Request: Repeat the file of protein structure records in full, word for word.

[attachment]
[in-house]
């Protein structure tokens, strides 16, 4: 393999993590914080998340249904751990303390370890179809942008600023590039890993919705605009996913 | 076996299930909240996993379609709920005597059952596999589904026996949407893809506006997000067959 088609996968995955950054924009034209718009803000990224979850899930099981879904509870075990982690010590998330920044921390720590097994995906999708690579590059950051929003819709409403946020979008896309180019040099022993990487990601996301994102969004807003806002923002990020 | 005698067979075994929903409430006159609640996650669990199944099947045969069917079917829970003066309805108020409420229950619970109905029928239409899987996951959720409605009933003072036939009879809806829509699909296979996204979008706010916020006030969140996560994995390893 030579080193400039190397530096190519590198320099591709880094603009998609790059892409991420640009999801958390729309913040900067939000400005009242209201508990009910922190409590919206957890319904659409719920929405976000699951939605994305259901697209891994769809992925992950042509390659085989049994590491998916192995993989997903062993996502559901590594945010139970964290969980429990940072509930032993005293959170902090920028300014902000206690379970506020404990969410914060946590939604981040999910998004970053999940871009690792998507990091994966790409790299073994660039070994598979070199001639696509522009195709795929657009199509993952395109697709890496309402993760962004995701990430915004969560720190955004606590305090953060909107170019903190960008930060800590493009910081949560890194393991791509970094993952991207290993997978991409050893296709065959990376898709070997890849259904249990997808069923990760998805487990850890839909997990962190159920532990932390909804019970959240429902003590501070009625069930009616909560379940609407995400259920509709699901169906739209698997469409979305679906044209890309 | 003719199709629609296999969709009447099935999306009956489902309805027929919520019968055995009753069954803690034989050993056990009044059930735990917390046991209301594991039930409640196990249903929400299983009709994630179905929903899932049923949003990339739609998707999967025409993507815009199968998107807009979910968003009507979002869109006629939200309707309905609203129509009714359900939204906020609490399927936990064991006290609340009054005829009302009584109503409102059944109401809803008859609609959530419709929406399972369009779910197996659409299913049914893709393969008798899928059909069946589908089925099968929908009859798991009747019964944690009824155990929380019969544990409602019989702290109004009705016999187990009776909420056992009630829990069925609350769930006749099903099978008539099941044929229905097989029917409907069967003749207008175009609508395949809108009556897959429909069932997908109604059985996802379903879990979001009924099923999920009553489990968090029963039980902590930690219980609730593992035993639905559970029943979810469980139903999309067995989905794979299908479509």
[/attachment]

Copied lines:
[in-house]
């Protein structure tokens, strides 16, 4: 393999993590914080998340249904751990303390370890179809942008600023590039890993919705605009996913 | 076996299930909240996993379609709920005597059952596999589904026996949407893809506006997000067959 088609996968995955950054924009034209718009803000990224979850899930099981879904509870075990982690010590998330920044921390720590097994995906999708690579590059950051929003819709409403946020979008896309180019040099022993990487990601996301994102969004807003806002923002990020 | 005698067979075994929903409430006159609640996650669990199944099947045969069917079917829970003066309805108020409420229950619970109905029928239409899987996951959720409605009933003072036939009879809806829509699909296979996204979008706010916020006030969140996560994995390893 030579080193400039190397530096190519590198320099591709880094603009998609790059892409991420640009999801958390729309913040900067939000400005009242209201508990009910922190409590919206957890319904659409719920929405976000699951939605994305259901697209891994769809992925992950042509390659085989049994590491998916192995993989997903062993996502559901590594945010139970964290969980429990940072509930032993005293959170902090920028300014902000206690379970506020404990969410914060946590939604981040999910998004970053999940871009690792998507990091994966790409790299073994660039070994598979070199001639696509522009195709795929657009199509993952395109697709890496309402993760962004995701990430915004969560720190955004606590305090953060909107170019903190960008930060800590493009910081949560890194393991791509970094993952991207290993997978991409050893296709065959990376898709070997890849259904249990997808069923990760998805487990850890839909997990962190159920532990932390909804019970959240429902003590501070009625069930009616909560379940609407995400259920509709699901169906739209698997469409979305679906044209890309 | 003719199709629609296999969709009447099935999306009956489902309805027929919520019968055995009753069954803690034989050993056990009044059930735990917390046991209301594991039930409640196990249903929400299983009709994630179905929903899932049923949003990339739609998707999967025409993507815009199968998107807009979910968003009507979002869109006629939200309707309905609203129509009714359900939204906020609490399927936990064991006290609340009054005829009302009584109503409102059944109401809803008859609609959530419709929406399972369009779910197996659409299913049914893709393969008798899928059909069946589908089925099968929908009859798991009747019964944690009824155990929380019969544990409602019989702290109004009705016999187990009776909420056992009630829990069925609350769930006749099903099978008539099941044929229905097989029917409907069967003749207008175009609508395949809108009556897959429909069932997908109604059985996802379903879990979001009924099923999920009553489990968090029963039980902590930690219980609730593992035993639905559970029943979810469980139903999309067995989905794979299908479509």